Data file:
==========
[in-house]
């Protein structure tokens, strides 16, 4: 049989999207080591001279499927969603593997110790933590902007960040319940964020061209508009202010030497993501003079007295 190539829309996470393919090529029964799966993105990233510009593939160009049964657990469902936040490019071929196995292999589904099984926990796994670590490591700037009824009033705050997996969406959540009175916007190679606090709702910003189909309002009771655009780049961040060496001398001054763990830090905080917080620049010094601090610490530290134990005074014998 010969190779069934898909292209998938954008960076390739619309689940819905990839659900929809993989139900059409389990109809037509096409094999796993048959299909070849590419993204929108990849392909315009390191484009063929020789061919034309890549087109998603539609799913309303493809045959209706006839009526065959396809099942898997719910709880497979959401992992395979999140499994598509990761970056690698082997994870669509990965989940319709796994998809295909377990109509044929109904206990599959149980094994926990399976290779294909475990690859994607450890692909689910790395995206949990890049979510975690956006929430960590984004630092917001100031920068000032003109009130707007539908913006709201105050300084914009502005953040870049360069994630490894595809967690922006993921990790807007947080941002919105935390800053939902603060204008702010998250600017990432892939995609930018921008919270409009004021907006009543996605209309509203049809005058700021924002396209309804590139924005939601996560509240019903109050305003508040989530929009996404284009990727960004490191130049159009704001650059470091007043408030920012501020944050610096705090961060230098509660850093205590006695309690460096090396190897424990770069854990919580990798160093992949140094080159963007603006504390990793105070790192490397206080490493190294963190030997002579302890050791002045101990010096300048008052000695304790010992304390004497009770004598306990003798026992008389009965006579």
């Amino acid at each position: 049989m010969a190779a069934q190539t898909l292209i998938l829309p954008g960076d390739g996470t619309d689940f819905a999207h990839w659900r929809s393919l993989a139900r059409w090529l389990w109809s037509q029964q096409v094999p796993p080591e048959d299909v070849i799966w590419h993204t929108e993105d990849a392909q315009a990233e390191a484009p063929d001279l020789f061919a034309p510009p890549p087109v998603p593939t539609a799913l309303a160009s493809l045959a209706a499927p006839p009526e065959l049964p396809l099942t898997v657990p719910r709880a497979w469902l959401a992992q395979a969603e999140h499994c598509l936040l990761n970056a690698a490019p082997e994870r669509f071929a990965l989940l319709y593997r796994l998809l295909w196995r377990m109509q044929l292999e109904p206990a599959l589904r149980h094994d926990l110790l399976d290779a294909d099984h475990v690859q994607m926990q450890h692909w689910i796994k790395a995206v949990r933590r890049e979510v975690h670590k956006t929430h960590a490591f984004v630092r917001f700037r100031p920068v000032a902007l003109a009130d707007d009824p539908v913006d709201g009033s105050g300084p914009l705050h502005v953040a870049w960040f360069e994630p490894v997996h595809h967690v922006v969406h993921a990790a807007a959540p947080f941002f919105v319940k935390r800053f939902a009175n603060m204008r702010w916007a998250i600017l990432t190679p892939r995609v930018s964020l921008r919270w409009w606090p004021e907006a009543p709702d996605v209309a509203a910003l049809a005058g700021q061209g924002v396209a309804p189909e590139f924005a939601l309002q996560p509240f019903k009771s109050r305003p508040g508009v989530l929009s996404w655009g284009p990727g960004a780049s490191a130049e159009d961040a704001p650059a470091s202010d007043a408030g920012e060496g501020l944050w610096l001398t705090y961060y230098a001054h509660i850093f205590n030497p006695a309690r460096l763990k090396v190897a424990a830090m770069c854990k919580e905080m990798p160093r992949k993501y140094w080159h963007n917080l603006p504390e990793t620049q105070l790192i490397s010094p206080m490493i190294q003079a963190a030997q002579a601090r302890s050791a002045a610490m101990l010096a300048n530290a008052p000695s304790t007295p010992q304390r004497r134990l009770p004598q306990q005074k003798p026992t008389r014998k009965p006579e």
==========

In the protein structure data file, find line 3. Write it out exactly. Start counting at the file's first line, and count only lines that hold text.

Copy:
């Amino acid at each position: 049989m010969a190779a069934q190539t898909l292209i998938l829309p954008g960076d390739g996470t619309d689940f819905a999207h990839w659900r929809s393919l993989a139900r059409w090529l389990w109809s037509q029964q096409v094999p796993p080591e048959d299909v070849i799966w590419h993204t929108e993105d990849a392909q315009a990233e390191a484009p063929d001279l020789f061919a034309p510009p890549p087109v998603p593939t539609a799913l309303a160009s493809l045959a209706a499927p006839p009526e065959l049964p396809l099942t898997v657990p719910r709880a497979w469902l959401a992992q395979a969603e999140h499994c598509l936040l990761n970056a690698a490019p082997e994870r669509f071929a990965l989940l319709y593997r796994l998809l295909w196995r377990m109509q044929l292999e109904p206990a599959l589904r149980h094994d926990l110790l399976d290779a294909d099984h475990v690859q994607m926990q450890h692909w689910i796994k790395a995206v949990r933590r890049e979510v975690h670590k956006t929430h960590a490591f984004v630092r917001f700037r100031p920068v000032a902007l003109a009130d707007d009824p539908v913006d709201g009033s105050g300084p914009l705050h502005v953040a870049w960040f360069e994630p490894v997996h595809h967690v922006v969406h993921a990790a807007a959540p947080f941002f919105v319940k935390r800053f939902a009175n603060m204008r702010w916007a998250i600017l990432t190679p892939r995609v930018s964020l921008r919270w409009w606090p004021e907006a009543p709702d996605v209309a509203a910003l049809a005058g700021q061209g924002v396209a309804p189909e590139f924005a939601l309002q996560p509240f019903k009771s109050r305003p508040g508009v989530l929009s996404w655009g284009p990727g960004a780049s490191a130049e159009d961040a704001p650059a470091s202010d007043a408030g920012e060496g501020l944050w610096l001398t705090y961060y230098a001054h509660i850093f205590n030497p006695a309690r460096l763990k090396v190897a424990a830090m770069c854990k919580e905080m990798p160093r992949k993501y140094w080159h963007n917080l603006p504390e990793t620049q105070l790192i490397s010094p206080m490493i190294q003079a963190a030997q002579a601090r302890s050791a002045a610490m101990l010096a300048n530290a008052p000695s304790t007295p010992q304390r004497r134990l009770p004598q306990q005074k003798p026992t008389r014998k009965p006579e």